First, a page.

The challenge of being diagnosed and treated for ductal carcinoma in situ (DCIS)

Kennedy, F., Harcourt, D. and Rumsey, N. (2008) The challenge of being diagnosed and treated for ductal carcinoma in situ (DCIS). European Journal of Oncology Nursing, 12 (2). pp. 103-111. ISSN 1462-3889 Available from:

Full text not available from this repository

Publisher's URL:


Following the introduction of the National Health Service Breast Screening Programme(NHSBSP) in the UK increasing numbers of women are diagnosed with ductal carcinoma in situ (DCIS). In DCIS, the cancer cells are confined to the ducts of the breast but considerable uncertainty surrounds the condition. Patients are often reassured that it is non-invasive and not life-threatening but they are recommended similar treatments to patients with invasive breast cancer. Little research has investigated the psychosocial impact of DCIS; therefore the aim of this qualitative study was to explore women’s experiences of the condition. Semi-structured interviews were conducted with a purposive sample of 16 women previously diagnosed and treated for DCIS. Thematic analysis identified six key themes: (1) invisibility of DCIS, (2) uncertainty, (3) perceptions of DCIS, (4) acceptance of treatment, (5) social support and (6) moving on. The results highlight the substantial challenges faced by women diagnosed with DCIS. These findings have clear significance for healthcare professionals, especially specialist nurses, who work closely with DCIS patients.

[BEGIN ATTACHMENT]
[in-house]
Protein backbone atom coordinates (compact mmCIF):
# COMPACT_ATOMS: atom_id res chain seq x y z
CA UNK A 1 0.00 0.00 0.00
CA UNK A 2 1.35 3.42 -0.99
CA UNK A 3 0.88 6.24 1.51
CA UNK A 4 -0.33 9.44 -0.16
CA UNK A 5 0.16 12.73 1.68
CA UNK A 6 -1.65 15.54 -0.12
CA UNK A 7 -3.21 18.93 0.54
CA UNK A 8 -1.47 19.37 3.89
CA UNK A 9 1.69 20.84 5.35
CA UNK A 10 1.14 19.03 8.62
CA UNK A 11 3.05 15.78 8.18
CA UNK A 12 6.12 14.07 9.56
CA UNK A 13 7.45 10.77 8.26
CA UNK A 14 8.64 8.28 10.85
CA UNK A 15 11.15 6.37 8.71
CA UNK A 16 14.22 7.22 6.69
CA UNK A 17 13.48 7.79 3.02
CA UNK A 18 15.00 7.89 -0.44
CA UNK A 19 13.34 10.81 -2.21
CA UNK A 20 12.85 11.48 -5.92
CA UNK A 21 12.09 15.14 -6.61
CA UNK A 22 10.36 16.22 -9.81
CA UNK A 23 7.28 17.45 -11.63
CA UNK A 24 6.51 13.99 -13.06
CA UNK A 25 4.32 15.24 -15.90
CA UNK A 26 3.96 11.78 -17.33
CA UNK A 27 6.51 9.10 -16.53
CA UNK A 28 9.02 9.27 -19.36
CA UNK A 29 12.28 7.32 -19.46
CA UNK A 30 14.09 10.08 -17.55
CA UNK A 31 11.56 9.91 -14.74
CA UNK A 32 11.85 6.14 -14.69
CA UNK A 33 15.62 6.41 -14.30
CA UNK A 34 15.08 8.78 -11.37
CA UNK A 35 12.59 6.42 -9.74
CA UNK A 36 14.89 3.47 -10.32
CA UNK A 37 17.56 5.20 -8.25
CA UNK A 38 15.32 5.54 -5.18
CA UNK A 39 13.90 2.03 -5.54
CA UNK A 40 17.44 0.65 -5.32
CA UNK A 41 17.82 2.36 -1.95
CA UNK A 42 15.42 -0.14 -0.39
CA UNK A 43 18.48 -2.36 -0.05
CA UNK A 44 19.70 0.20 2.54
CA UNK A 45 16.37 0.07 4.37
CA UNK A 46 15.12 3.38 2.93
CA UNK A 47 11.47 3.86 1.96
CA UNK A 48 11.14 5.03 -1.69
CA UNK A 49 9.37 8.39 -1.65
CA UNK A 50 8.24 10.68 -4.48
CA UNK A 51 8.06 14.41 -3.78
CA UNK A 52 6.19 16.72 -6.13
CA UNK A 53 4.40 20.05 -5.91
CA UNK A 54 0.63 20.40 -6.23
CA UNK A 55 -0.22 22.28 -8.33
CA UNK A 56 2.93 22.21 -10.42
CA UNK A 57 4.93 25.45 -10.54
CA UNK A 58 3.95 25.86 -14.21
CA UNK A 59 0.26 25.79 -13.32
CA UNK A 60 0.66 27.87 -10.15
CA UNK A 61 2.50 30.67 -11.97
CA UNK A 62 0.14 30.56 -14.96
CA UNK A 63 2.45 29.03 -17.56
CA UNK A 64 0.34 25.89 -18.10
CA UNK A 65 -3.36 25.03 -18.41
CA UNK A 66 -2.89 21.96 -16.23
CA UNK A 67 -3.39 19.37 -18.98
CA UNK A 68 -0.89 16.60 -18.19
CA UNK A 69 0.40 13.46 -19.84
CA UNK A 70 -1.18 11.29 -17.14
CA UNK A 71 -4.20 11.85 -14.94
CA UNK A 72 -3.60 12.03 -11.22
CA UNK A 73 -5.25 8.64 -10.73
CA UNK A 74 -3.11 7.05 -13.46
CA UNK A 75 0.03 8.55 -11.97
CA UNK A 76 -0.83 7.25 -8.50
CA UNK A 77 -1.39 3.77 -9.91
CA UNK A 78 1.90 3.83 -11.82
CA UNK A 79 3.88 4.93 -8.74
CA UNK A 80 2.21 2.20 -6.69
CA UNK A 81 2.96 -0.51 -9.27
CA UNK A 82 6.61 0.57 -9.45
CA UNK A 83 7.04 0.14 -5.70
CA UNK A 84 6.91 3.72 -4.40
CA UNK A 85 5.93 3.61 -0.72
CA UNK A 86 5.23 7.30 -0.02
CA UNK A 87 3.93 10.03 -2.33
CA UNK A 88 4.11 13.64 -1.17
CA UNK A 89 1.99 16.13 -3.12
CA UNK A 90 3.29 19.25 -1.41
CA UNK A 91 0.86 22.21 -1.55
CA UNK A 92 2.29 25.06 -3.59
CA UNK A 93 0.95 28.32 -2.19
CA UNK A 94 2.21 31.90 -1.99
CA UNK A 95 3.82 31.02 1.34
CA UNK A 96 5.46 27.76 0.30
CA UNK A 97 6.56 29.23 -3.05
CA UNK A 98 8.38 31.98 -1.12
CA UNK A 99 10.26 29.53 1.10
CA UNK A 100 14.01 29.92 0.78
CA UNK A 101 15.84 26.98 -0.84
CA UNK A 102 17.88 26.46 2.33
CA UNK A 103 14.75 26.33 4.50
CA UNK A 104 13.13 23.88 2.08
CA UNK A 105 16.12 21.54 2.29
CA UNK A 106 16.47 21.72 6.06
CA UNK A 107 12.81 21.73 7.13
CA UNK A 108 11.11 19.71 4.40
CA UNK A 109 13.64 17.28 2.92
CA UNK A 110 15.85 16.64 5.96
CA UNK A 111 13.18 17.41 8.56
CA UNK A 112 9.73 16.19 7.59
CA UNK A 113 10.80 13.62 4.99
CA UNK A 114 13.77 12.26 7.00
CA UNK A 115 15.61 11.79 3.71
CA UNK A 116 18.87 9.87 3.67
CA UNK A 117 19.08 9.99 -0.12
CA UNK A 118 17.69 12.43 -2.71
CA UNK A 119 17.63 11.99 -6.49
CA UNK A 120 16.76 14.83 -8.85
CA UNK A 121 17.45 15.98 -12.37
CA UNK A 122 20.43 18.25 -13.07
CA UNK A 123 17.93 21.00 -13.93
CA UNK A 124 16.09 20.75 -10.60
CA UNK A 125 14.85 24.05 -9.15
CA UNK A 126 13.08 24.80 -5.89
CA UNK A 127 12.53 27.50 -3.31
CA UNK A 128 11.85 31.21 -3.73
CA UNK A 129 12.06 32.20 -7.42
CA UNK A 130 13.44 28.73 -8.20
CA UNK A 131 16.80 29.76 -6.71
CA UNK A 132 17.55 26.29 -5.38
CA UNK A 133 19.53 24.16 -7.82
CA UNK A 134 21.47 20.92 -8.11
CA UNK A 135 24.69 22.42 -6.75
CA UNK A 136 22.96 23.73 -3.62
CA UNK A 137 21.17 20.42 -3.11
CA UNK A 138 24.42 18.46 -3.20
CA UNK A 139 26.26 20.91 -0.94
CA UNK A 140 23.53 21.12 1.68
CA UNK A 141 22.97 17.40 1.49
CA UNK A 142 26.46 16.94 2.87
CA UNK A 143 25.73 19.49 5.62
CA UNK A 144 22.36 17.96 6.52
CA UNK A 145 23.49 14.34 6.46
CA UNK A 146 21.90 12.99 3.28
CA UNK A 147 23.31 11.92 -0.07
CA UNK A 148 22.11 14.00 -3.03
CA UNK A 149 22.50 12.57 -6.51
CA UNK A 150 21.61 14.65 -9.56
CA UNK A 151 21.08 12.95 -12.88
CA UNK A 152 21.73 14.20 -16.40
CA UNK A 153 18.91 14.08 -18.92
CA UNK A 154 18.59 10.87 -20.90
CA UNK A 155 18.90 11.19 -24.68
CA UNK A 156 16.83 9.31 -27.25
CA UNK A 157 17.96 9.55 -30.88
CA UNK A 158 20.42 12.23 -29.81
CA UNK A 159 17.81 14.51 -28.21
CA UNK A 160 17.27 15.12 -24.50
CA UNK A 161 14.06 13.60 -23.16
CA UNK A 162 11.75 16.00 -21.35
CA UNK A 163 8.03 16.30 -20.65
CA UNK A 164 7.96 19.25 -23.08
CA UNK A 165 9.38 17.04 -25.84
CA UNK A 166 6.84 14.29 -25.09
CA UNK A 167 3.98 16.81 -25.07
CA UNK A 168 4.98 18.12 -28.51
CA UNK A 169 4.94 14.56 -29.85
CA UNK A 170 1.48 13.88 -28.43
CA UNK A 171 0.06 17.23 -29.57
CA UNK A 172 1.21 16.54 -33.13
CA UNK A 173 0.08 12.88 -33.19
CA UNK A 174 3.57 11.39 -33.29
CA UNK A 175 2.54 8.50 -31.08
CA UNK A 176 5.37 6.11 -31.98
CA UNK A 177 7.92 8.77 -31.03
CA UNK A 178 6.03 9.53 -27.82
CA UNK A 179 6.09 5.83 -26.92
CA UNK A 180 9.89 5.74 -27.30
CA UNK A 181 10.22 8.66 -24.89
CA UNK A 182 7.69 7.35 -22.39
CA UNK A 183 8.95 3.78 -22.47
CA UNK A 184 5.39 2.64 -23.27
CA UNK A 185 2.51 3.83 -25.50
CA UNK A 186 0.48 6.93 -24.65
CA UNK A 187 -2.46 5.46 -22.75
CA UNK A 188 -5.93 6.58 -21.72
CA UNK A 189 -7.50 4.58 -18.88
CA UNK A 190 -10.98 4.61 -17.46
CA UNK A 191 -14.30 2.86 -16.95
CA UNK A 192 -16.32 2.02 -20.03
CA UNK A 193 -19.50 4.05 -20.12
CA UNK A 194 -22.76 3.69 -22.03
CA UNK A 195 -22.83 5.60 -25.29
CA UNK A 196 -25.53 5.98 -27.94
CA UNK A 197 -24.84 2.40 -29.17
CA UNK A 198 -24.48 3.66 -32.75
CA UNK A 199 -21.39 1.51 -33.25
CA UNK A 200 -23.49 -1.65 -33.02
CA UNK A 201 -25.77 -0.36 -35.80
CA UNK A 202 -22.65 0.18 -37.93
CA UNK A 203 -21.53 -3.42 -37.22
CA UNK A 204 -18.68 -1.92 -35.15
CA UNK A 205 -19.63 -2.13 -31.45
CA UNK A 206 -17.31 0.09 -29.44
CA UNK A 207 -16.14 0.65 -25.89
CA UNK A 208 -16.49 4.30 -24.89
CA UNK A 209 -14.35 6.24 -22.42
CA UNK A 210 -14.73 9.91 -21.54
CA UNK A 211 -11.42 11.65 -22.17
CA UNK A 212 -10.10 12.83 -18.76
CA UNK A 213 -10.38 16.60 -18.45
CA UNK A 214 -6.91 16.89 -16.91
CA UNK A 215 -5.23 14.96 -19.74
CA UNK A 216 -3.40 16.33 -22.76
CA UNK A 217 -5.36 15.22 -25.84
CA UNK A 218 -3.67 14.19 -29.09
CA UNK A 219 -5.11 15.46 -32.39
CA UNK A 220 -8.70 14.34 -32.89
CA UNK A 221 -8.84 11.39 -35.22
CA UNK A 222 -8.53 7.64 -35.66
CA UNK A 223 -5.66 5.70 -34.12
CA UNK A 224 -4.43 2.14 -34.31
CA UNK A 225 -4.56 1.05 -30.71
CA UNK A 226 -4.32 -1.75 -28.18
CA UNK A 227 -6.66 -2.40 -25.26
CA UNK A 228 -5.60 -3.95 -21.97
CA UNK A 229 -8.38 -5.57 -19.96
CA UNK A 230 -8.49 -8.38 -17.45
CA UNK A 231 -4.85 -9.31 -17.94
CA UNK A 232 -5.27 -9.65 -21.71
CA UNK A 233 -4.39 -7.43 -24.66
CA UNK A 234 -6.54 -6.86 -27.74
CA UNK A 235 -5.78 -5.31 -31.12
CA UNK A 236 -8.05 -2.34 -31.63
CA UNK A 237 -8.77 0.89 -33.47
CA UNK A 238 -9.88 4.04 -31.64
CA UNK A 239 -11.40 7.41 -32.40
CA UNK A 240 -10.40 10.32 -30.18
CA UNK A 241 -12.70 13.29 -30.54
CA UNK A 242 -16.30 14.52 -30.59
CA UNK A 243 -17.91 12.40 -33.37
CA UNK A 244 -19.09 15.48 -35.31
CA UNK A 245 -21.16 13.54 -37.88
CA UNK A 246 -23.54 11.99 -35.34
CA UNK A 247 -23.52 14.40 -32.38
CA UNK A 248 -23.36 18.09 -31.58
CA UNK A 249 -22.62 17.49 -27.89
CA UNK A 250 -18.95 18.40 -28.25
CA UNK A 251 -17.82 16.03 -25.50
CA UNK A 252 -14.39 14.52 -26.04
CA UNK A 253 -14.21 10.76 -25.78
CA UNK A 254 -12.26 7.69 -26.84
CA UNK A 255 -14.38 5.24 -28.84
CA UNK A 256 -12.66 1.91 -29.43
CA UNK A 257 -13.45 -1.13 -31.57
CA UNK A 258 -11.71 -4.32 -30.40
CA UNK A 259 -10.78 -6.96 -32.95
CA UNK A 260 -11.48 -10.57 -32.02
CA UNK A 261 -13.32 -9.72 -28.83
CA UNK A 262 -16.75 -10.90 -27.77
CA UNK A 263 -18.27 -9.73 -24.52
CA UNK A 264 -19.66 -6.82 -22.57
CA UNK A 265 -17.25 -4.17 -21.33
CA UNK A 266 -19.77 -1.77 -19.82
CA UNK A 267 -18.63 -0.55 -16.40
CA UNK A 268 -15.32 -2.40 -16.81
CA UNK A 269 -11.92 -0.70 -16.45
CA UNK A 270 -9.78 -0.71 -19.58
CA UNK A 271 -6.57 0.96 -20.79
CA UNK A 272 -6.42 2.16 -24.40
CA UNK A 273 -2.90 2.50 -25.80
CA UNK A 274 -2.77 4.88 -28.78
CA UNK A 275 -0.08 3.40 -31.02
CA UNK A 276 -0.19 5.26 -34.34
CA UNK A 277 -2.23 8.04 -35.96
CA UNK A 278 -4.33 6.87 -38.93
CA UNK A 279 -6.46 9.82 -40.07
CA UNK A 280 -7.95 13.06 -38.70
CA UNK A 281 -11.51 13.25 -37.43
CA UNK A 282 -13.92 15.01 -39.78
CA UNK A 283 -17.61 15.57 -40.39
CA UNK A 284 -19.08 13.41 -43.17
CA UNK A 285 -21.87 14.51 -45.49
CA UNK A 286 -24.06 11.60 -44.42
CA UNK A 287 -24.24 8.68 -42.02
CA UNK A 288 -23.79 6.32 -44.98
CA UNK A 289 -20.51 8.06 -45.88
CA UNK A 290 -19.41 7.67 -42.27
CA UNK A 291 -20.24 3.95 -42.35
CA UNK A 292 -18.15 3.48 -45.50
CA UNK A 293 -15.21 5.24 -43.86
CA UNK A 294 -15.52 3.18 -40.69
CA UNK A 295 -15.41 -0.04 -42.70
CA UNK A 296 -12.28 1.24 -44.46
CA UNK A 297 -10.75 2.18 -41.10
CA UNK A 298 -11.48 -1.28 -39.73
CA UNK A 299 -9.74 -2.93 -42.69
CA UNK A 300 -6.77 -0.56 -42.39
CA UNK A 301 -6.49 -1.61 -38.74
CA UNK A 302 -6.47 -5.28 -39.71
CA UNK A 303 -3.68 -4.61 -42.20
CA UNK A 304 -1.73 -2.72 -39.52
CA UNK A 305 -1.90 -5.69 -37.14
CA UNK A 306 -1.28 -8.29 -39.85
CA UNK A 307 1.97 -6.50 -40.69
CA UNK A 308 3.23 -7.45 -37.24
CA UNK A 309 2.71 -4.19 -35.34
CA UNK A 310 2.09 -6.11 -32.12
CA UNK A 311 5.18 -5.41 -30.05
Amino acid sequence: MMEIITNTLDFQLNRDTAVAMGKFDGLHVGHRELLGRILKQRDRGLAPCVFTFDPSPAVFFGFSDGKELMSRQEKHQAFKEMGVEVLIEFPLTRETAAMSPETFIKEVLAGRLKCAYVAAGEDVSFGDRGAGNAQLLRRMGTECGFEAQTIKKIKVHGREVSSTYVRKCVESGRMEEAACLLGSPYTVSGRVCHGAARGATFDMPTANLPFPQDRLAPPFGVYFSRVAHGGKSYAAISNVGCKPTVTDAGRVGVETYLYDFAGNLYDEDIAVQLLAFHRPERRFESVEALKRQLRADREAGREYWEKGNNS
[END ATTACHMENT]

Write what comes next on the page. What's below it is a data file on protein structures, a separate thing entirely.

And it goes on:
Item Type:Article
Uncontrolled Keywords:cancer, oncology, DCIS, ductal carcinoma in situ, illness perception
Faculty/Department:Faculty of Health and Applied Sciences > Department of Health and Social Sciences
ID Code:11314
Deposited By: E. Thomas
Deposited On:01 Nov 2010 09:33
Last Modified:06 Dec 2016 07:42

Request a change to this item

Document Downloads

Total Document Downloads

More statistics for this item...